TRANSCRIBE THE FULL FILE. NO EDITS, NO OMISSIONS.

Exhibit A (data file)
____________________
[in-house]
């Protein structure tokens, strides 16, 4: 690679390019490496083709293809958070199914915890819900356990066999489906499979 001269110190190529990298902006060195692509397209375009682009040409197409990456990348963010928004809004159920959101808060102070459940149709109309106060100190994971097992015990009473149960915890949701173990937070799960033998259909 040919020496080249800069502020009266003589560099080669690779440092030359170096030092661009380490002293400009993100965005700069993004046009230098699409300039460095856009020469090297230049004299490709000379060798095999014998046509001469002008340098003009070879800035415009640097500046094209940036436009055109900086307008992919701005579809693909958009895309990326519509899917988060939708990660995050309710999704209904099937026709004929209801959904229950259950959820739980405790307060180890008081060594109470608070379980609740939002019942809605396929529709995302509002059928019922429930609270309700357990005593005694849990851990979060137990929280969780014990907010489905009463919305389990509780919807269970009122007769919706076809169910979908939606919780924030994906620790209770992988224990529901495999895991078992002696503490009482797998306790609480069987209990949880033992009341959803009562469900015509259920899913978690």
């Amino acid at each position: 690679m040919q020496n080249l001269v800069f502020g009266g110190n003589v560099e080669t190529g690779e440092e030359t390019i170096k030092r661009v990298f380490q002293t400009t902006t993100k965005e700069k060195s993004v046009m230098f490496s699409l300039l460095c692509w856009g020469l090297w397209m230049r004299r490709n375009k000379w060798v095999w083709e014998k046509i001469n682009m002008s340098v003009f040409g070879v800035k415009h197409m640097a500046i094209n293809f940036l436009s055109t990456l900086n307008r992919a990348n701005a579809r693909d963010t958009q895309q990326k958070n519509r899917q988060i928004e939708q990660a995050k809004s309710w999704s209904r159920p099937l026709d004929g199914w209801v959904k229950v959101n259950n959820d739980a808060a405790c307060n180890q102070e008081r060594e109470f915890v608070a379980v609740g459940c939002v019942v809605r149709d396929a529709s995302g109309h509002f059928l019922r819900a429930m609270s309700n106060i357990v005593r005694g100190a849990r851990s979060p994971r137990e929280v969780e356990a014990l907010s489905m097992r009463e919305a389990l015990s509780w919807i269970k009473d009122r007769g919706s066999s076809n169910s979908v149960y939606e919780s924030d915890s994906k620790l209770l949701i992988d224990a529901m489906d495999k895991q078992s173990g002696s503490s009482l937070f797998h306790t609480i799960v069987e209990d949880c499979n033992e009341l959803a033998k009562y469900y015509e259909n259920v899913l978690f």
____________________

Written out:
[in-house]
């Protein structure tokens, strides 16, 4: 690679390019490496083709293809958070199914915890819900356990066999489906499979 001269110190190529990298902006060195692509397209375009682009040409197409990456990348963010928004809004159920959101808060102070459940149709109309106060100190994971097992015990009473149960915890949701173990937070799960033998259909 040919020496080249800069502020009266003589560099080669690779440092030359170096030092661009380490002293400009993100965005700069993004046009230098699409300039460095856009020469090297230049004299490709000379060798095999014998046509001469002008340098003009070879800035415009640097500046094209940036436009055109900086307008992919701005579809693909958009895309990326519509899917988060939708990660995050309710999704209904099937026709004929209801959904229950259950959820739980405790307060180890008081060594109470608070379980609740939002019942809605396929529709995302509002059928019922429930609270309700357990005593005694849990851990979060137990929280969780014990907010489905009463919305389990509780919807269970009122007769919706076809169910979908939606919780924030994906620790209770992988224990529901495999895991078992002696503490009482797998306790609480069987209990949880033992009341959803009562469900015509259920899913978690």
């Amino acid at each position: 690679m040919q020496n080249l001269v800069f502020g009266g110190n003589v560099e080669t190529g690779e440092e030359t390019i170096k030092r661009v990298f380490q002293t400009t902006t993100k965005e700069k060195s993004v046009m230098f490496s699409l300039l460095c692509w856009g020469l090297w397209m230049r004299r490709n375009k000379w060798v095999w083709e014998k046509i001469n682009m002008s340098v003009f040409g070879v800035k415009h197409m640097a500046i094209n293809f940036l436009s055109t990456l900086n307008r992919a990348n701005a579809r693909d963010t958009q895309q990326k958070n519509r899917q988060i928004e939708q990660a995050k809004s309710w999704s209904r159920p099937l026709d004929g199914w209801v959904k229950v959101n259950n959820d739980a808060a405790c307060n180890q102070e008081r060594e109470f915890v608070a379980v609740g459940c939002v019942v809605r149709d396929a529709s995302g109309h509002f059928l019922r819900a429930m609270s309700n106060i357990v005593r005694g100190a849990r851990s979060p994971r137990e929280v969780e356990a014990l907010s489905m097992r009463e919305a389990l015990s509780w919807i269970k009473d009122r007769g919706s066999s076809n169910s979908v149960y939606e919780s924030d915890s994906k620790l209770l949701i992988d224990a529901m489906d495999k895991q078992s173990g002696s503490s009482l937070f797998h306790t609480i799960v069987e209990d949880c499979n033992e009341l959803a033998k009562y469900y015509e259909n259920v899913l978690f």